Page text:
On top of the time it takes to develop a vaccine, or any drug for that matter, it's also very costly. A vast majority of lab-discovered drugs won't be approved by the FDA or will fail in clinical trials, so drug companies have to be picky about what they choose to develop. The costs to develop an Ebola vaccine might simply prove too high for most drug companies since the Ebola strain could mutate or the disease quickly vanish under quarantine controls, thus rendering an innovative vaccine useless and costing the developing company a fortune.
Which companies are currently working on an Ebola vaccine?
Currently, there are six major players that have taken on the task of trying to develop an Ebola vaccine.
- Tekmira Pharmaceuticals (NASDAQ:ABUS)
- NewLink Genetics
- GlaxoSmithKline (NYSE:GSK)
- Sarepta Therapeutics (NASDAQ:SRPT)
- BioCryst Pharmaceuticals
- Johnson & Johnson (NYSE:JNJ)
Tekmira's experimental TKM-Ebola vaccine is probably the most-followed of the bunch given that, in August, the FDA removed its full clinical hold on TKM-Ebola and moved it instead to a partial clinical hold, thus allowing the vaccine the potential to be tested in human patients. TKM-Ebola has already been shown to be effective in preventing primates from what should have been lethal doses of the Ebola virus in preclinical studies. At the moment TKM-Ebola is in phase 1, or early stage studies, and is being developed in combination with the U.S. Department of Defense's Medical Countermeasure Systems BioDefense Therapeutics Join Product Management Office.
In addition to Tekmira, there are some large pharmaceutical companies throwing their clout around in an effort to cure this terrible disease. Johnson & Johnson, for example, received word a month ago from the FDA that it would fast-track the development of an investigational combo vaccine that would combine technology from J&J and partner Bavarian Nordic. With the assistance of the National Institutes of Health, or NIH, J&J hopes to begin clinical testing in early 2015.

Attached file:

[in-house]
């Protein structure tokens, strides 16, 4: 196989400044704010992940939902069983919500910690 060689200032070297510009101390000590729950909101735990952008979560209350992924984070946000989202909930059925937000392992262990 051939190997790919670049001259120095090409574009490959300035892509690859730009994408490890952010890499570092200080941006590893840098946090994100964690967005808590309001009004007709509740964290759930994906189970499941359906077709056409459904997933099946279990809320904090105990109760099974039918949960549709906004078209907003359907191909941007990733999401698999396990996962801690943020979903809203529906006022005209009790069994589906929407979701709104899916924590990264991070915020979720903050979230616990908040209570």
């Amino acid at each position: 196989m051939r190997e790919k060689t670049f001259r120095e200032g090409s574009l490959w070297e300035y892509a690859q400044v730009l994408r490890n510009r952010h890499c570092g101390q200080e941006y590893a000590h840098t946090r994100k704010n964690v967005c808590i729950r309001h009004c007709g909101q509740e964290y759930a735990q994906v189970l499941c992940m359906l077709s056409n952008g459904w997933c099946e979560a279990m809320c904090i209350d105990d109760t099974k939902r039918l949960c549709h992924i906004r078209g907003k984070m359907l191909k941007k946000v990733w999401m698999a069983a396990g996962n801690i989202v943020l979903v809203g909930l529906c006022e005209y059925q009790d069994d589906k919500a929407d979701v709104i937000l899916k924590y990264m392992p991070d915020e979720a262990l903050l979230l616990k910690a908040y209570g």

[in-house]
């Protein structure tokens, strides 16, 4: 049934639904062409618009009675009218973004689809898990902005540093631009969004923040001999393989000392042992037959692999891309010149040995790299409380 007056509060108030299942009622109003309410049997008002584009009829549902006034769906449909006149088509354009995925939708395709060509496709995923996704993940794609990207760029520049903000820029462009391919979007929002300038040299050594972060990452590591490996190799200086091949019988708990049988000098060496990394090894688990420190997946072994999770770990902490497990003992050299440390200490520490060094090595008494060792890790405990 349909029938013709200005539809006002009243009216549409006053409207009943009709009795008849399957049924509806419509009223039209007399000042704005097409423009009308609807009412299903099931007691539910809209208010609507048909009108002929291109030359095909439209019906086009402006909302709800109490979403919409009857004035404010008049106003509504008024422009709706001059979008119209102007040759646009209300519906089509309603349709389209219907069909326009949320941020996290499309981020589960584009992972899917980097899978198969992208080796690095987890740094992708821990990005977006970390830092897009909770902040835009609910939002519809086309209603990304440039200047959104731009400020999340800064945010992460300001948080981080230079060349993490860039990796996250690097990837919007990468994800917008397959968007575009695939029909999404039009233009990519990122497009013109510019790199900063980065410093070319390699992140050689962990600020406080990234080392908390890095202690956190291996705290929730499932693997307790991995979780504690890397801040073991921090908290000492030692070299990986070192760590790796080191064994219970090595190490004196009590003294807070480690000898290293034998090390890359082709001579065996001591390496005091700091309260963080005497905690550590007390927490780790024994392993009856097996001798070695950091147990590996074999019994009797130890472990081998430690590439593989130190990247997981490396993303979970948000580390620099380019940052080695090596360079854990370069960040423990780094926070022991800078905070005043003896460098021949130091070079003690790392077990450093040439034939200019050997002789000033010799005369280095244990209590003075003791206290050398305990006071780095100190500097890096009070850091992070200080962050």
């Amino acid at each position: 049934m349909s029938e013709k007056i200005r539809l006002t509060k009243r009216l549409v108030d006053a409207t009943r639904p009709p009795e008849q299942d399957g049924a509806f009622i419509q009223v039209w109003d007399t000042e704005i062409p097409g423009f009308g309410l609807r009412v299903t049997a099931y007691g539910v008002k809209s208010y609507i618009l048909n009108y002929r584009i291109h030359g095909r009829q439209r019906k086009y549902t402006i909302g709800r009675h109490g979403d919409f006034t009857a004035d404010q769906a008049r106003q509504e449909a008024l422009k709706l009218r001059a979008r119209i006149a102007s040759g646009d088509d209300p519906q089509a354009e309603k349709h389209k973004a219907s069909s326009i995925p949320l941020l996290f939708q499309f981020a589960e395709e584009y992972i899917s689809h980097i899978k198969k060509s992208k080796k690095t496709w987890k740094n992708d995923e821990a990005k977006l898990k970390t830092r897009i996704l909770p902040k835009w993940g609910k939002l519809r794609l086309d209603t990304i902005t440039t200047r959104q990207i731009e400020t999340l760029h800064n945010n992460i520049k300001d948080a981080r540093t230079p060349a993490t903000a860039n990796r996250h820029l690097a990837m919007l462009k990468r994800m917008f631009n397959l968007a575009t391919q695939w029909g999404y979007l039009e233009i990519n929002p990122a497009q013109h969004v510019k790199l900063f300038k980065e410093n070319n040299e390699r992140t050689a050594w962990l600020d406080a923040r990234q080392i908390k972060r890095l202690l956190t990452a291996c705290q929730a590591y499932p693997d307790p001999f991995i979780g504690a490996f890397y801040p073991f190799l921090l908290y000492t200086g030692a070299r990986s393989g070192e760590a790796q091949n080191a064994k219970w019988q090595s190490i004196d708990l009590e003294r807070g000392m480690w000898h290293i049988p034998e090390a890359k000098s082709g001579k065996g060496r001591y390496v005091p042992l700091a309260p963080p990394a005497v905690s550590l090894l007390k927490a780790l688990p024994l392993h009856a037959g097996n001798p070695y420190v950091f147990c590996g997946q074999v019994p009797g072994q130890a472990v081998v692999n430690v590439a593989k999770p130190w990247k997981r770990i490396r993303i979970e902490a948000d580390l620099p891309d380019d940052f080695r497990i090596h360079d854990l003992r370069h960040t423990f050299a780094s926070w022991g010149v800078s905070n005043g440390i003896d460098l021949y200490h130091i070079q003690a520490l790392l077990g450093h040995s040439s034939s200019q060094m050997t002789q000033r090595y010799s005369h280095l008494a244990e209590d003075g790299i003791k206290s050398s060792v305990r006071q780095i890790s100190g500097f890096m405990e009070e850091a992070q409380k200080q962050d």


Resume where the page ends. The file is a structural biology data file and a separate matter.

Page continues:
Simialrly, GlaxoSmithKline and the NIH are cooperating to develop an Ebola vaccine with clinical research funding coming from an international consortium. GlaxoSmithKline began dosing its first patient early last month, and data from the study is expected before the year is over. Glaxo and J&J's experimental vaccines are particularly intriguing because both have the production capability to make tens of thousands of doses in short order if they needed to.
On the other hand, that's a problem for Sarepta Therapeutics' experimental Ebola vaccine candidate AVI-7537. Development on the vaccine began four years ago, but budgetary constraints sapped any follow-through on the project. At the moment Sarepta only has enough ingredients to make between 100-150 doses of AVI-7537.
Realistically, when might we see an approved vaccine?
Unfortunately, there's no set date as to when this might happen, but my best guess would be in the first half of 2015. GlaxoSmithKline's study, for instance, should have results before the year is over. In theory, it should be able to apply for an expedited approval shortly thereafter, upon which I'd have a hard time believing a regulatory agency wouldn't give it top priority. A number of other vaccines aren't scheduled to get results until well into the first quarter of 2015.
If and when we do have an approval from the FDA or another global agency, regardless of where that approval comes from, the big question is going to be whether or not the pharmaceutical company in question can keep up with vaccine demand. That's a question I, nor anyone, has the answer to as of yet. Right now the amount of vaccine needed wouldn't be astronomically high with less than 7,000 people in total getting infected with the virus, though a lot will depend on how well the virus is contained between now and when a vaccine is actually approved.
Sean Williams has no material interest in any companies mentioned in this article. You can follow him on CAPS under the screen name TMFUltraLong, track every pick he makes under the screen name TrackUltraLong, and check him out on Twitter, where he goes by the handle @TMFUltraLong.